Last month, the Seneca tribe spent $97,000 on artificial turf to upgrade a lacrosse stadium on the Allegany Reservation, about 50 miles south of Buffalo. In Lewiston, just northeast of Niagara Falls, the Tuscaroras are building a lacrosse park with six playing areas. The popular contests often draw hundreds of spectators for daylong picnics and festivities, helping unite disparate tribes in a culture often splintered by ancient and modern rivalries.
“It’s not an elite sport to us, it’s a way of life,” said Randi Rourke, editor of Indian Country Today, a leading native newspaper, who pointed to a tradition in which fathers and grandfathers present lacrosse sticks to baby boys. “You play it the moment you can walk. We call it a ‘medicine game’ because it makes people happy to watch, so it’s a kind of medicine.”
Brian Patterson, president of the United South and Eastern Tribes, which represents 24 tribes primarily east of the Mississippi River, said the renewed interest in lacrosse was part of a broader movement to revive Indian languages and traditions in a younger generation. He said he had encouraged young people like his 11-year-old son, Schuyler, who plays for the Oneida Silverhawks, to draw strength and courage from lacrosse, as their ancestors did, to ward off modern-day pressures and problems like drugs and alcohol.
“It’s more than a game; it’s truly an identity for us,” Mr. Patterson said. “With new resources available to the tribal nations, we’re able to provide a future for our people by securing our past.”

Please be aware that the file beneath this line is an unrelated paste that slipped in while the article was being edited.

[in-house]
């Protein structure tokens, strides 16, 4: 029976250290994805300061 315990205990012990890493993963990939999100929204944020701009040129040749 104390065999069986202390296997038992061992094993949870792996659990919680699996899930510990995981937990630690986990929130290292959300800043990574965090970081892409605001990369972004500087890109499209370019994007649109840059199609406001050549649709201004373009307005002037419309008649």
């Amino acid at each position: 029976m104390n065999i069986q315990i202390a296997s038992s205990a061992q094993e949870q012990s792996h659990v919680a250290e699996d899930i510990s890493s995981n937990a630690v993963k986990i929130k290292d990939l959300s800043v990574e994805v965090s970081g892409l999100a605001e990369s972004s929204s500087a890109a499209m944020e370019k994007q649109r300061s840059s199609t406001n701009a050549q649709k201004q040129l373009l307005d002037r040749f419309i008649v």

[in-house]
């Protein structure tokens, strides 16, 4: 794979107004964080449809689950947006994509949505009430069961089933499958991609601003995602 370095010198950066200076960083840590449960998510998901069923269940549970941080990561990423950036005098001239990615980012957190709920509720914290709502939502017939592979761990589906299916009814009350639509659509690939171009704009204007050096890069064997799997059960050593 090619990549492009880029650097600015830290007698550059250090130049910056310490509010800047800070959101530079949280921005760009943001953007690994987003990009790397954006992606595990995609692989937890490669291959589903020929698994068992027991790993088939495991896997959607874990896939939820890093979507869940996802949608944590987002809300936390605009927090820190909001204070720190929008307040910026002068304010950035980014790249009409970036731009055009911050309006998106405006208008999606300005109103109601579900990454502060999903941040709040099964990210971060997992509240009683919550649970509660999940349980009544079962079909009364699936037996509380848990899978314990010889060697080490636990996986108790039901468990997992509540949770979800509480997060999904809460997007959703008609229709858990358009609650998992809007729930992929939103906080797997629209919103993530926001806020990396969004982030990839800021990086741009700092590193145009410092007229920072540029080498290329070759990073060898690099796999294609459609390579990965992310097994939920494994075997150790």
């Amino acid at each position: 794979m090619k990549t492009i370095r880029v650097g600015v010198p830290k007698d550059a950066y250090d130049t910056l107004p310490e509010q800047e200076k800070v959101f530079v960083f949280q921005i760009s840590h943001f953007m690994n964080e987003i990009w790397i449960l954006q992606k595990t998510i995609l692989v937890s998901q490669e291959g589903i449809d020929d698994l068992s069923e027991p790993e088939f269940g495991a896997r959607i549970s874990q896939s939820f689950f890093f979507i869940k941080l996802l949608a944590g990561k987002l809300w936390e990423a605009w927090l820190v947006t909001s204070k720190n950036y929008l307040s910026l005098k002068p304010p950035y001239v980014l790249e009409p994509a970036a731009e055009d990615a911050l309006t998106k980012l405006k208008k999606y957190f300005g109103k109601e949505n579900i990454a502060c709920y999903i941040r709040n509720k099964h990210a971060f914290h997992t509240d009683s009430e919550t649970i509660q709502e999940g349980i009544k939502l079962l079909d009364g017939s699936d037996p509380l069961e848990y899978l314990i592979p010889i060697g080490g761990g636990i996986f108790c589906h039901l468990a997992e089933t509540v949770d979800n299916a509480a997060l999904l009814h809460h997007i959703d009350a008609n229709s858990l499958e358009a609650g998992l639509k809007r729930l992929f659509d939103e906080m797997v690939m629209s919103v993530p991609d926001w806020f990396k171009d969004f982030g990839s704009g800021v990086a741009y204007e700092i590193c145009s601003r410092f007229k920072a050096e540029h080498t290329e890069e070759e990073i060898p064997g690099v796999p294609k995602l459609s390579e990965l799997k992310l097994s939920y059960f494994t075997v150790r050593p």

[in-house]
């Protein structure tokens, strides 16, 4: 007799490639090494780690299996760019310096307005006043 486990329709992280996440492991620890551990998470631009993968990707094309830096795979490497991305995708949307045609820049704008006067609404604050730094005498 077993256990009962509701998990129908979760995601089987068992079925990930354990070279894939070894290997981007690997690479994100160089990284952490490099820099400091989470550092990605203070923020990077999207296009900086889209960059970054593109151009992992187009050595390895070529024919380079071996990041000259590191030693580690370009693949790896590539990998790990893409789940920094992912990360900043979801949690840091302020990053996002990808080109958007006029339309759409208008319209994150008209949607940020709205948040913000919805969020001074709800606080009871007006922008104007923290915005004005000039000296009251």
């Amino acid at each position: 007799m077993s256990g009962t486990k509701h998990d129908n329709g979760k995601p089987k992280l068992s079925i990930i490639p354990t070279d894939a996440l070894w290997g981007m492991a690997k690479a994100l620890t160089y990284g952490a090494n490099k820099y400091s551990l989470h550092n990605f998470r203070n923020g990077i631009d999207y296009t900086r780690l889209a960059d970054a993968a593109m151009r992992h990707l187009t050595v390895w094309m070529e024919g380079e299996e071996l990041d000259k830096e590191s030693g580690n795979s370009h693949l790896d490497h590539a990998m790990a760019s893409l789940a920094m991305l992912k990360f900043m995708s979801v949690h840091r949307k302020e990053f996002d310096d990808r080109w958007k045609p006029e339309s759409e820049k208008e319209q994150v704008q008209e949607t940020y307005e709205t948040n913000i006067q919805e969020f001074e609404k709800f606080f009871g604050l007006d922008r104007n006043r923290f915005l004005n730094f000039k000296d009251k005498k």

As the article states, the game has long been associated with prep schools and elite colleges. But lacrosse has an ancient history among many various Native American tribes. It was known by many names and came in many forms, but the essential aspects of the game-a stick, a ball, a field and a means of scoring-are present in all versions. Even the Cherokee have an old game that they play to this day, known in English as "stickball" but in Cherokee as "AniStutsi" or "Little War." And for good reason, as the Cherokee played the game with few rules beyond how to score, and no limitations and what you could do the player unfortunate enough to be carrying the ball (it was not uncommon for players to get killed playing the game.) Things are a little more easy-going in modern lacrosse (though you might not know it watching players get battered around the arms, upper-body and face with other players' sticks) but the spirit of the game remains the same.
This renaissance in lacrosse means that more Natives are playing the game than ever before, which may have an impact on college lacrosse programs:
John Jiloty, the editor in chief of Inside Lacrosse magazine, predicted that “there’s a pretty big wave of Native Americans who are going to be entering the four-year college ranks in the next few years, and they’re going to make a big impact.”
That's some exciting news. Of course, Native American kids play all kinds of sports, and basketball is particularly popular on some reservations. The problem of course is that there just aren't that many Native Americans, and kids of all backgrounds want to make a name for themselves in football, basketball, baseball, hockey, soccer, and so on. The great thing about lacrosse is that it isn't an unknown or isolated sport, but neither is it so popular that Native kids have only a tiny chance of even making it big in college in the game. So I don't know about you, but I think I'll be keeping a close eye on college lacrosse over the next several years. Natives everywhere may have some genuine sports heros to celebrate again soon.